A stunning amalgamation of hubris, impatience, and misinformation stemming from George W. Bush’s presidency, the invasion of Iraq has mired America in a conflict so ostensibly complex that it is hard to imagine peace restored in the region.

Reactive and fuelled by rage in response to the 9/11 attacks, the United States was unwilling to engage in steady, piece-by-piece multilateral decision making at the time. This unwillingness led to the intractable war for which the U.S. is still paying the price, not only in blood and treasure, but in diplomatic capital that took decades to acquire.

The end of the Cold War and collapse of the Soviet Union in 1991 ushered in a period where the rate of return on America’s invested diplomacy was soaring around the world. The Gulf War, waged by coalition forces from 35 nations and led by the U.S., was a remarkable example of international collaboration and partnership, an inspiring realisation of what a superpower could coordinate with its allies.

In spite of such an achievement, the unassailable idealism of American leadership on the international stage was short-lived, and has all but vanished from our present day. Hamstrung by its own Middle Eastern quagmire, the Trump administration’s foreign policy is one of bluster, myopia, and ambiguity. It is one that may find it susceptible to the same strategic miscalculations of past presidencies.

The Trump administration’s hawkish determination to cripple Iran at any cost, whether via sanctions, forcing them to a non-existent negotiating table, or the threat of regime change, represents a complete lack of historical understanding, hindsight, and diplomatic deliberation. In the absence of a comprehensive Middle East strategy that centers on the diplomatic process, substituted instead by threats of military retaliation and rhetorical bravado, Trump has found Western allies hesitant to engage voluntarily on the issue of Iran’s belligerence.

In the Trump administration’s defense, the Middle East is historically a land of bad policy options for the U.S. Previous failed attempts by past presidencies at nation building, humanitarian intervention, and ill-conceived multilateralism has left American citizens rightfully exasperated with involving itself in the conflict. Trump himself is justifiably hesitant to entangle America deeper in the region.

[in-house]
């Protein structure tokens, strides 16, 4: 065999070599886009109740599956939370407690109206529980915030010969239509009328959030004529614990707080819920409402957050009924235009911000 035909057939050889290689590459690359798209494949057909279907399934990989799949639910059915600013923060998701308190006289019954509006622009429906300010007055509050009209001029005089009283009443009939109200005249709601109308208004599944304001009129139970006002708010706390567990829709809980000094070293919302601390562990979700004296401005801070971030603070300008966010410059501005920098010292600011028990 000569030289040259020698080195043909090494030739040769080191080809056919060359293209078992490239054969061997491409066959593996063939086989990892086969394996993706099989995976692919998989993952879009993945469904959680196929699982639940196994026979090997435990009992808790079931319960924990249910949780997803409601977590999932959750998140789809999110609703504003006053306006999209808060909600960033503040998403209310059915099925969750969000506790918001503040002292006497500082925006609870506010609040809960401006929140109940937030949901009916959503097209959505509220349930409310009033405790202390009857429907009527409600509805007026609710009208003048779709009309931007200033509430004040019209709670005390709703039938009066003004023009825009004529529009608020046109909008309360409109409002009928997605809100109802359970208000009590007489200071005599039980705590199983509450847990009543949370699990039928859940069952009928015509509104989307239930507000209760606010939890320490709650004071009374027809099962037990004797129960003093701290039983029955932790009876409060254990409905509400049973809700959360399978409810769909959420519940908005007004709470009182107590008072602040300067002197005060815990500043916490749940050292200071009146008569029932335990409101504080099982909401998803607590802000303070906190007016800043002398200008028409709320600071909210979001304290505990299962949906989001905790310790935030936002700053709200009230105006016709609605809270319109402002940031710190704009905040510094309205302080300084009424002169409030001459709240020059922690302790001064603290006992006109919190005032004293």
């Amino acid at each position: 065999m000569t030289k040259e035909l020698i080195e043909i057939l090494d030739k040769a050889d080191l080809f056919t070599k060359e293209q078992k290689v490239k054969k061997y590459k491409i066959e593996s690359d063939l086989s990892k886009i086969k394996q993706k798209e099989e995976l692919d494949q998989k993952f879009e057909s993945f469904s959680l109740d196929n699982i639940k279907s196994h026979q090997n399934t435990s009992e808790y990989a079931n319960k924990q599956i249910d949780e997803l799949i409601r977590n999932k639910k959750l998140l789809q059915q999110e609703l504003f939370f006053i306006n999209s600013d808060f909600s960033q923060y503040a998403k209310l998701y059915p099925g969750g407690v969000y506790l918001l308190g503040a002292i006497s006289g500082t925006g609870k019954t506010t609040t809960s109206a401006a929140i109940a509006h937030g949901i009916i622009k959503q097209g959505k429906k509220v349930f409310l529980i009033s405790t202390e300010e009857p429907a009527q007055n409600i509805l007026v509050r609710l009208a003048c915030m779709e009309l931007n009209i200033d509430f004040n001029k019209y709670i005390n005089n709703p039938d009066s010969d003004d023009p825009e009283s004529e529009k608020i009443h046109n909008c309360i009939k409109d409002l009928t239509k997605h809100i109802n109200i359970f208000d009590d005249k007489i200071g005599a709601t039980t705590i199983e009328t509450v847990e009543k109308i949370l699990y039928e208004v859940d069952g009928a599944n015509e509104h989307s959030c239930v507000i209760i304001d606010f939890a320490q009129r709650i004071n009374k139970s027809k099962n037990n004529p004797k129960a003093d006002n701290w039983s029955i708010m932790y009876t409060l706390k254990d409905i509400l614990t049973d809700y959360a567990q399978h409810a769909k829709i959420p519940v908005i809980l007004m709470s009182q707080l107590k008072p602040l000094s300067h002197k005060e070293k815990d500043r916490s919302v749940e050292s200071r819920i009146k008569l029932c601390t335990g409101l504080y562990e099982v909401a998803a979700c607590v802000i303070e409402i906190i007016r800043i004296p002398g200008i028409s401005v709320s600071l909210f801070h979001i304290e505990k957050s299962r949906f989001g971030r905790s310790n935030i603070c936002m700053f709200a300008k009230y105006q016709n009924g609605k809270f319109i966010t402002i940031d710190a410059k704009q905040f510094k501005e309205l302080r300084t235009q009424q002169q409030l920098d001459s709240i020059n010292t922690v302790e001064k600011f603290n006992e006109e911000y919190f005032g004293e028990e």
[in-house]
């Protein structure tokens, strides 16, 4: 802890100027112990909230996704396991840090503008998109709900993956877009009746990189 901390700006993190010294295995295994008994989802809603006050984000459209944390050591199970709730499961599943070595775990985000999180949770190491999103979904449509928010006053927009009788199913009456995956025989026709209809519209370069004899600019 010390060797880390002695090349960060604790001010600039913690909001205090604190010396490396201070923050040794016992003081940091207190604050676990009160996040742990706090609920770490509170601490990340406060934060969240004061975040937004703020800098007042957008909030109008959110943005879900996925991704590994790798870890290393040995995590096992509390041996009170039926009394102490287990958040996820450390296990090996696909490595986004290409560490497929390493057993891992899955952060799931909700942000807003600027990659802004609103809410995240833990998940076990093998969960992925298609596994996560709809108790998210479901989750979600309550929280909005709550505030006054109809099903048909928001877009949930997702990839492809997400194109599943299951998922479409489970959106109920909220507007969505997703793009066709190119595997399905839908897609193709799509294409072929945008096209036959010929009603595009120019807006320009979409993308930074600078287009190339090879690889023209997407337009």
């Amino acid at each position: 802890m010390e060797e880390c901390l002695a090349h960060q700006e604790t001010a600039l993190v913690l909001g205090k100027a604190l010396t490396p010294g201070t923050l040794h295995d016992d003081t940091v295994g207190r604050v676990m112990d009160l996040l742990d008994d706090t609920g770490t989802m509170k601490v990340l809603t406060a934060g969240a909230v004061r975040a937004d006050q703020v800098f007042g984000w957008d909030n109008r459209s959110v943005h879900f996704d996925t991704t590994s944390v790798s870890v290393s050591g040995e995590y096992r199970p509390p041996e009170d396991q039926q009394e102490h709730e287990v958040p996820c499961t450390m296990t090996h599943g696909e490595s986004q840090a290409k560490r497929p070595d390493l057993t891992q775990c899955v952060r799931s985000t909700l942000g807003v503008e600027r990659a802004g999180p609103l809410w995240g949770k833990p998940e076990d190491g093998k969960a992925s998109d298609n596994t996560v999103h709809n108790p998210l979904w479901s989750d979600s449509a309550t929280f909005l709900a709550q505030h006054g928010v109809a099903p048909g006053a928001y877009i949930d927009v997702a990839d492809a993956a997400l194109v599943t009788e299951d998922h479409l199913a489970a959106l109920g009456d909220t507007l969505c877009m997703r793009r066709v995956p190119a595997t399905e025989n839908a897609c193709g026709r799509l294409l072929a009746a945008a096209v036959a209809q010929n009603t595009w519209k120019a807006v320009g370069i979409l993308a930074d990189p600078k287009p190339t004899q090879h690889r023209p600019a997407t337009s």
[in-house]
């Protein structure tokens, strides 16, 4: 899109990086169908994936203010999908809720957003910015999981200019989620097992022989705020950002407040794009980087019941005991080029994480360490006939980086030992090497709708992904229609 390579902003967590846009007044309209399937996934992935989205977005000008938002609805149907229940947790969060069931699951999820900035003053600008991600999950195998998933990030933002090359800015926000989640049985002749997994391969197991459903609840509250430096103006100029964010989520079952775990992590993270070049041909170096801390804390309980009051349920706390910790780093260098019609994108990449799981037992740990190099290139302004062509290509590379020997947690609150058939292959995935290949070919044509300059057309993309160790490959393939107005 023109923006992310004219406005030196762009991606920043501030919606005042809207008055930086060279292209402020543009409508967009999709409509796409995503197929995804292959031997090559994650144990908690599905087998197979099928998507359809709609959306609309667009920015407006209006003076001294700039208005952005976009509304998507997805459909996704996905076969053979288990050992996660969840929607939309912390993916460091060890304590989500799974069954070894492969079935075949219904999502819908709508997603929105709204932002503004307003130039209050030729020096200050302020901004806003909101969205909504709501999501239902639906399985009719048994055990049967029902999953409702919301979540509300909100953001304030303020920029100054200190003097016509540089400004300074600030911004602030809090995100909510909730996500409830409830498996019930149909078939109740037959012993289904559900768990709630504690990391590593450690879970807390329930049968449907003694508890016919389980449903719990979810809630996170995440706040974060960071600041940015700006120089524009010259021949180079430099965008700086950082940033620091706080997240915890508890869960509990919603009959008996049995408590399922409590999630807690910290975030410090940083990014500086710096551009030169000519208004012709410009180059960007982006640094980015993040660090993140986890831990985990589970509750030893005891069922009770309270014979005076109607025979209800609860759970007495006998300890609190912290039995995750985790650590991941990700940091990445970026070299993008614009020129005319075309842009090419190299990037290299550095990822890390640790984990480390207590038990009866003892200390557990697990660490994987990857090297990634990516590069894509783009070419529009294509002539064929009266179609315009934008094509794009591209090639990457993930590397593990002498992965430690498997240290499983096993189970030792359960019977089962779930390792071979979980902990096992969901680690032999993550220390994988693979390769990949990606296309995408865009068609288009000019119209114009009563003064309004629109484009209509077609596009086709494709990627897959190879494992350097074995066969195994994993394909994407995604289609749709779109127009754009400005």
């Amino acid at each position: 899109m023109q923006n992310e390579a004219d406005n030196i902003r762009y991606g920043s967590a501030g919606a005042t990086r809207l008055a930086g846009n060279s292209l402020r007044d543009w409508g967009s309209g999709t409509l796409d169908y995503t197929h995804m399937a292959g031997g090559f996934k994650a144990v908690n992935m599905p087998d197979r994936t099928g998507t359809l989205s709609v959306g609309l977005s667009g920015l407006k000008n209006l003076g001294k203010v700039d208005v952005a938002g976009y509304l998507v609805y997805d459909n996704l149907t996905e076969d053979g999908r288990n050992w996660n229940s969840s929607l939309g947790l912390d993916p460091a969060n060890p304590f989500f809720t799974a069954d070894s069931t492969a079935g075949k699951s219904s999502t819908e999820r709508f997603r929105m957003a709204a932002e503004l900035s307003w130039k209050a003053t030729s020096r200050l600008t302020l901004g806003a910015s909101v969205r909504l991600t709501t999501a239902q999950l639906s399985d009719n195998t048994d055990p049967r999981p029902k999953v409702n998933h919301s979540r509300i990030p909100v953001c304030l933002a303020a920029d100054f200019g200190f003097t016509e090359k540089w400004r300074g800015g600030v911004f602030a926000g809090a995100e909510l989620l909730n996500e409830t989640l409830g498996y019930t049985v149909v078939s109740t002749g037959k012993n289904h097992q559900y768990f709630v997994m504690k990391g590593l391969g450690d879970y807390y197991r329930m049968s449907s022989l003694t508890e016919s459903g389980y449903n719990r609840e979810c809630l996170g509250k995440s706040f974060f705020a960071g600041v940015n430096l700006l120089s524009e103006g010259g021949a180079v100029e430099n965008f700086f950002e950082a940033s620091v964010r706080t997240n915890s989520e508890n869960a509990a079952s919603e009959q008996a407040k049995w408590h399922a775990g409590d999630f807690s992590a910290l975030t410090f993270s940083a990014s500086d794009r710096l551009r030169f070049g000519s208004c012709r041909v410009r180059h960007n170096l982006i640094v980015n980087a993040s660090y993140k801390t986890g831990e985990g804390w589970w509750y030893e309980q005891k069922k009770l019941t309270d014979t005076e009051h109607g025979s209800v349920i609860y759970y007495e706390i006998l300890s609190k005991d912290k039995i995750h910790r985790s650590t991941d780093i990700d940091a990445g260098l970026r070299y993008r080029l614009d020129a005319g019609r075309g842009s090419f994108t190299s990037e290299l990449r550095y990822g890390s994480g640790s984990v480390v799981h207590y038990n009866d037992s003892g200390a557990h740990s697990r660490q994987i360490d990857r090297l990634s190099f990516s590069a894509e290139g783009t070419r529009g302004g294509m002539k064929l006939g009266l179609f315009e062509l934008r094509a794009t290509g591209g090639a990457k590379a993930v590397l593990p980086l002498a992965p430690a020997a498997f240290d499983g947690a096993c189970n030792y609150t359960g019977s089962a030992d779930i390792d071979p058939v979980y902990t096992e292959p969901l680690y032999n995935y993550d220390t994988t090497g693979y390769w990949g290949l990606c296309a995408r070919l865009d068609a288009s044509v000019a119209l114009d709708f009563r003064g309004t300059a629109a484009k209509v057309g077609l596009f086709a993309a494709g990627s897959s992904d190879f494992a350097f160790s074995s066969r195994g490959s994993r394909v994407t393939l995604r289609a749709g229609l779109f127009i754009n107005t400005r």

Despite his desire to avoid war, however, Trump continues to blatantly disregard the nuance that is required to operate effectively in international relations. He is unwittingly edging towards that which he so desperately fears will destroy his re-election campaign: another foreign military intervention.

Was U.S. credibility not in jeopardy, opportunity could be sought for it to strategize as it did in the early 90s to great success. The U.S. could mobilise both regional and international action around a shared sense of security in order to temper a bellicose Iran. An affirmative and inclusive agenda could be devised, one that embraces and builds upon the terms agreed to in the Joint Comprehensive Plan of Action (JCPOA) instead of rejecting it completely, an agenda which aims to deter Iran from further agitating an already fragile region instead of backing it in to a corner.

Unfortunately, what we are witnessing is the antithetical approach. The uber-macho assertion of American power, encapsulated by Trump’s “locked and loaded” comment, is a reminder that any military action the U.S. deems appropriate need not be inconvenienced by international consensus or diplomatic considerations. Retaliation shall not be restricted by the fetters of coalition building and cooperation if decisive action is what’s needed to quell an aggressive Iran, just as it was to depose the Saddam regime and the empirical threat that it supposedly represented.

U.S. reliability to act in tandem with its international partners and its apparent declination is not something that started with Trump, but it has drastically eroded under Trump’s leadership. Through his public admonishments of democratic allies, condemnation of global agreements, and praise for authoritarian regimes, it is difficult to contemplate why any nation – friend or foe – would agree to trust and cooperate with the U.S. at this point.

Threats of force and unilateral reactivity are no substitute for genuine dialogue and diplomacy. Yet it is clear that Trump associates such solutions with weakness and appeasement, a view which diminishes the substance of diplomatic work and its understated but potent influence. As an instrument of statecraft, diplomacy is an arduous, gruelling process. It requires an appreciation for political communication, patience, and an openness to emphatically negotiate with all parties concerned in pursuit of a common goal: peace.

The U.S. once again finds itself on the precipice of a decisive turning point with its Middle East policy, but with discernibly less encouragement. If allies continue to be devalued, military might overvalued, and diplomacy pushed to the sidelines, it is difficult to see how this administration will not fall victim to the same failures and short-sighted mistakes of the Bush 43 presidency.

Benjamin Moore is a master's graduate of International Relations from Dublin City University in Ireland, currently working in the Taipei Representative Office in Ireland. His areas of interest and research include U.S. foreign policy and 20th century American history, which he covers on his blog.